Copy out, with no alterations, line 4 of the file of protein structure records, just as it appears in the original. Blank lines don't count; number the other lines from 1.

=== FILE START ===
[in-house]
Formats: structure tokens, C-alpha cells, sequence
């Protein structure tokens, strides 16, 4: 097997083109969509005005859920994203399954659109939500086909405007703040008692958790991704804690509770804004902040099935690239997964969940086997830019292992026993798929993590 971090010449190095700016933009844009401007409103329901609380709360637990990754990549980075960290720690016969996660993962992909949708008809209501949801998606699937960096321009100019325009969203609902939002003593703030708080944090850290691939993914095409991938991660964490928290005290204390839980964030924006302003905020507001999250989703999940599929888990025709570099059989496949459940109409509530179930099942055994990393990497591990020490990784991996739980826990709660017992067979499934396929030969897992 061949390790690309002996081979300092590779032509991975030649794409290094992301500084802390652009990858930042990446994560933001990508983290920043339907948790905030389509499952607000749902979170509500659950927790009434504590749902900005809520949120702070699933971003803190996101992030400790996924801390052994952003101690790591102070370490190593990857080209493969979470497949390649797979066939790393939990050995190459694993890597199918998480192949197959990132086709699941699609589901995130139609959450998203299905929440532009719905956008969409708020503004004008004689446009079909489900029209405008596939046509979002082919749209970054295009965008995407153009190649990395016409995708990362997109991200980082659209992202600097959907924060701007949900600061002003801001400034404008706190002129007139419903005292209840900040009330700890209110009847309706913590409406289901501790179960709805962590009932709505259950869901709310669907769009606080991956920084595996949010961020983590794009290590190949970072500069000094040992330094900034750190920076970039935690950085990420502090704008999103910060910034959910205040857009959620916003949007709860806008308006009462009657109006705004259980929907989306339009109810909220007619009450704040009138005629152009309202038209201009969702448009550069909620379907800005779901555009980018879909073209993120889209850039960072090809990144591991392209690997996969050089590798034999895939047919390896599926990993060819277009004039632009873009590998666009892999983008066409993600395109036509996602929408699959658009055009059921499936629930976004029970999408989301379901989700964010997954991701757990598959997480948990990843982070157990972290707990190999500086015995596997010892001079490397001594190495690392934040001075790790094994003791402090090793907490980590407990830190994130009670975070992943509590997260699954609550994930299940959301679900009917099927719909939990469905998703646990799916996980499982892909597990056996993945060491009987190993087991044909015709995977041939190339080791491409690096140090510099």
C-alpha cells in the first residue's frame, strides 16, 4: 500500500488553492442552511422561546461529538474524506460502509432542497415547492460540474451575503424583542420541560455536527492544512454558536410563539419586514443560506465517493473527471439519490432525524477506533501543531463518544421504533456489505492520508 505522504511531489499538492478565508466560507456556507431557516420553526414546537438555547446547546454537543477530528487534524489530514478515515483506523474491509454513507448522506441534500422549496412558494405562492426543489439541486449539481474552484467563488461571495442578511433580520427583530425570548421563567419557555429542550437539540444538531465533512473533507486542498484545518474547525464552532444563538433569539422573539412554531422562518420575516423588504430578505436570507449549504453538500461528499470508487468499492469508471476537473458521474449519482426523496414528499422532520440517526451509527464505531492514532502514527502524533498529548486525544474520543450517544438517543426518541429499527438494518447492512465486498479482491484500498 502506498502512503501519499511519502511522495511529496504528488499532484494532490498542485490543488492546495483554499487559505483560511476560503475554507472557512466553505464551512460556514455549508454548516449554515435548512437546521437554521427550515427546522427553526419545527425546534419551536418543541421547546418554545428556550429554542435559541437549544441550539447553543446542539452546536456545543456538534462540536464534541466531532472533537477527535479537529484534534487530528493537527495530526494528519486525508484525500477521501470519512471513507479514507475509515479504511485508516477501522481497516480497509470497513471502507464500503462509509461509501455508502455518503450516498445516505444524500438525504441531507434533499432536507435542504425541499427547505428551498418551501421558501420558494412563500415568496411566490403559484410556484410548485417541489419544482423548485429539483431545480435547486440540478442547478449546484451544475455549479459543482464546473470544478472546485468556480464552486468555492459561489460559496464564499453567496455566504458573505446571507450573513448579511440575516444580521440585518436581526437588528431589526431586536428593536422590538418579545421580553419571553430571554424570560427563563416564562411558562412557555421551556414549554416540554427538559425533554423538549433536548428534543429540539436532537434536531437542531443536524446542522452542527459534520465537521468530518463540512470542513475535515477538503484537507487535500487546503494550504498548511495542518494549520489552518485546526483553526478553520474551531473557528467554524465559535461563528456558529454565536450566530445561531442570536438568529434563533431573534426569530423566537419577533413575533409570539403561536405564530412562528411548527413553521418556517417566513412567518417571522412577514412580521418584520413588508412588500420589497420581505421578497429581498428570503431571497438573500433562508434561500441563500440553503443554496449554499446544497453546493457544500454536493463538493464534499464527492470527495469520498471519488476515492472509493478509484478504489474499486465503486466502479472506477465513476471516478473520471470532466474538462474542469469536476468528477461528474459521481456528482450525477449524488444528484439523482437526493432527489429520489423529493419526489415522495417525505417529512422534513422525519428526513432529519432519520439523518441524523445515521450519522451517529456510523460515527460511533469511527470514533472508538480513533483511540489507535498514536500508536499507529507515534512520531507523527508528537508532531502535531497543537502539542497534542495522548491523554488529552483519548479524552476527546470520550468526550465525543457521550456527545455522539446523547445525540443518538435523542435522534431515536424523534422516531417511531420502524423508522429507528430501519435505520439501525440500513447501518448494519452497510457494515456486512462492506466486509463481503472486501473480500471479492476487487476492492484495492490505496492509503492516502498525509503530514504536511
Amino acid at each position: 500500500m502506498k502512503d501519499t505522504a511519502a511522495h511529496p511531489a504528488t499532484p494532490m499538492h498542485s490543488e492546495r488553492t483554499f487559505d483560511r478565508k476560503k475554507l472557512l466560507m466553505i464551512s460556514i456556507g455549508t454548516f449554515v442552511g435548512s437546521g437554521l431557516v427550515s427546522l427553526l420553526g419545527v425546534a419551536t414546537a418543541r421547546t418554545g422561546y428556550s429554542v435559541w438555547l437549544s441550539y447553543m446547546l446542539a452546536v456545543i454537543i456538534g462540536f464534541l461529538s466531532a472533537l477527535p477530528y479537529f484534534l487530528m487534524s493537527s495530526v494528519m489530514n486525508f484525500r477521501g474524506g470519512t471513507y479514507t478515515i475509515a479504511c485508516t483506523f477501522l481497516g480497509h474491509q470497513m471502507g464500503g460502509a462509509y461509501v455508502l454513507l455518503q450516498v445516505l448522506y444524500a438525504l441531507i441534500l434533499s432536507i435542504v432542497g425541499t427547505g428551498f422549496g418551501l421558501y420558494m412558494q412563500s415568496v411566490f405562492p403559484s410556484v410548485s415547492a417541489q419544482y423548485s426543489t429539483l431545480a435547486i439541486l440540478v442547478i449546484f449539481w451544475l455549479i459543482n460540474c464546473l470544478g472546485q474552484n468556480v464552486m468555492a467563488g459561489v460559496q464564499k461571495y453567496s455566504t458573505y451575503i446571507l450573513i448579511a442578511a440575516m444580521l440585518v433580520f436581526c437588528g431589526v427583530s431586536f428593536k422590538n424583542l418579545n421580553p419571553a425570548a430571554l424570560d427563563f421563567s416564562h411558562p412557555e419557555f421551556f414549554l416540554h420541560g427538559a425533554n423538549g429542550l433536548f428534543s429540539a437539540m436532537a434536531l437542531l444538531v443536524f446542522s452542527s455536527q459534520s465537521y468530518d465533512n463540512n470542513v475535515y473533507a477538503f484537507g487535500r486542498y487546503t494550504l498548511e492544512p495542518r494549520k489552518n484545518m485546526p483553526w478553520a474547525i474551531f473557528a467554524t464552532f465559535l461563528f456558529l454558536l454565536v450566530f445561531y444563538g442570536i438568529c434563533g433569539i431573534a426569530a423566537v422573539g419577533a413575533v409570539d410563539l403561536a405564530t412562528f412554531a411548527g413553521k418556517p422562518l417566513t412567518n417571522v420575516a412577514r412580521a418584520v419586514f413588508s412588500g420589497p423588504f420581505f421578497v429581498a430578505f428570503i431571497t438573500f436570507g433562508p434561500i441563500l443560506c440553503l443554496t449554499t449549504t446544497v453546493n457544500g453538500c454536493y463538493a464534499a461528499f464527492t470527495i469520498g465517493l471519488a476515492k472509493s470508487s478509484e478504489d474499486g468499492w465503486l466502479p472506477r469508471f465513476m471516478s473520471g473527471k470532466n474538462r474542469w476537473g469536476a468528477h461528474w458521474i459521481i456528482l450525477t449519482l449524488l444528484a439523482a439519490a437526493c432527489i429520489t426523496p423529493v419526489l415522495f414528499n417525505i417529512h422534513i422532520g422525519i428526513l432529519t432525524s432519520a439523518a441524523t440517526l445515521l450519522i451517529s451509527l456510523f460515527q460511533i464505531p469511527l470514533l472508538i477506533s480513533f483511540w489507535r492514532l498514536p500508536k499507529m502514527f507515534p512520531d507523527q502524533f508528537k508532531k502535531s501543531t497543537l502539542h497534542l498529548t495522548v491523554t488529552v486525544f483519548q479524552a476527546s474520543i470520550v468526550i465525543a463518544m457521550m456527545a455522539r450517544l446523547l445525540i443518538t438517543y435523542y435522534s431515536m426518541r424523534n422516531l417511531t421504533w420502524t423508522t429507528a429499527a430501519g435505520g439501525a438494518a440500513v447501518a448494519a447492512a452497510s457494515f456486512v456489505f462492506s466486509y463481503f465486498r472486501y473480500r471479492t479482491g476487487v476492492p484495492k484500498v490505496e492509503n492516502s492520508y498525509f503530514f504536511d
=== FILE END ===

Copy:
C-alpha cells in the first residue's frame, strides 16, 4: 500500500488553492442552511422561546461529538474524506460502509432542497415547492460540474451575503424583542420541560455536527492544512454558536410563539419586514443560506465517493473527471439519490432525524477506533501543531463518544421504533456489505492520508 505522504511531489499538492478565508466560507456556507431557516420553526414546537438555547446547546454537543477530528487534524489530514478515515483506523474491509454513507448522506441534500422549496412558494405562492426543489439541486449539481474552484467563488461571495442578511433580520427583530425570548421563567419557555429542550437539540444538531465533512473533507486542498484545518474547525464552532444563538433569539422573539412554531422562518420575516423588504430578505436570507449549504453538500461528499470508487468499492469508471476537473458521474449519482426523496414528499422532520440517526451509527464505531492514532502514527502524533498529548486525544474520543450517544438517543426518541429499527438494518447492512465486498479482491484500498 502506498502512503501519499511519502511522495511529496504528488499532484494532490498542485490543488492546495483554499487559505483560511476560503475554507472557512466553505464551512460556514455549508454548516449554515435548512437546521437554521427550515427546522427553526419545527425546534419551536418543541421547546418554545428556550429554542435559541437549544441550539447553543446542539452546536456545543456538534462540536464534541466531532472533537477527535479537529484534534487530528493537527495530526494528519486525508484525500477521501470519512471513507479514507475509515479504511485508516477501522481497516480497509470497513471502507464500503462509509461509501455508502455518503450516498445516505444524500438525504441531507434533499432536507435542504425541499427547505428551498418551501421558501420558494412563500415568496411566490403559484410556484410548485417541489419544482423548485429539483431545480435547486440540478442547478449546484451544475455549479459543482464546473470544478472546485468556480464552486468555492459561489460559496464564499453567496455566504458573505446571507450573513448579511440575516444580521440585518436581526437588528431589526431586536428593536422590538418579545421580553419571553430571554424570560427563563416564562411558562412557555421551556414549554416540554427538559425533554423538549433536548428534543429540539436532537434536531437542531443536524446542522452542527459534520465537521468530518463540512470542513475535515477538503484537507487535500487546503494550504498548511495542518494549520489552518485546526483553526478553520474551531473557528467554524465559535461563528456558529454565536450566530445561531442570536438568529434563533431573534426569530423566537419577533413575533409570539403561536405564530412562528411548527413553521418556517417566513412567518417571522412577514412580521418584520413588508412588500420589497420581505421578497429581498428570503431571497438573500433562508434561500441563500440553503443554496449554499446544497453546493457544500454536493463538493464534499464527492470527495469520498471519488476515492472509493478509484478504489474499486465503486466502479472506477465513476471516478473520471470532466474538462474542469469536476468528477461528474459521481456528482450525477449524488444528484439523482437526493432527489429520489423529493419526489415522495417525505417529512422534513422525519428526513432529519432519520439523518441524523445515521450519522451517529456510523460515527460511533469511527470514533472508538480513533483511540489507535498514536500508536499507529507515534512520531507523527508528537508532531502535531497543537502539542497534542495522548491523554488529552483519548479524552476527546470520550468526550465525543457521550456527545455522539446523547445525540443518538435523542435522534431515536424523534422516531417511531420502524423508522429507528430501519435505520439501525440500513447501518448494519452497510457494515456486512462492506466486509463481503472486501473480500471479492476487487476492492484495492490505496492509503492516502498525509503530514504536511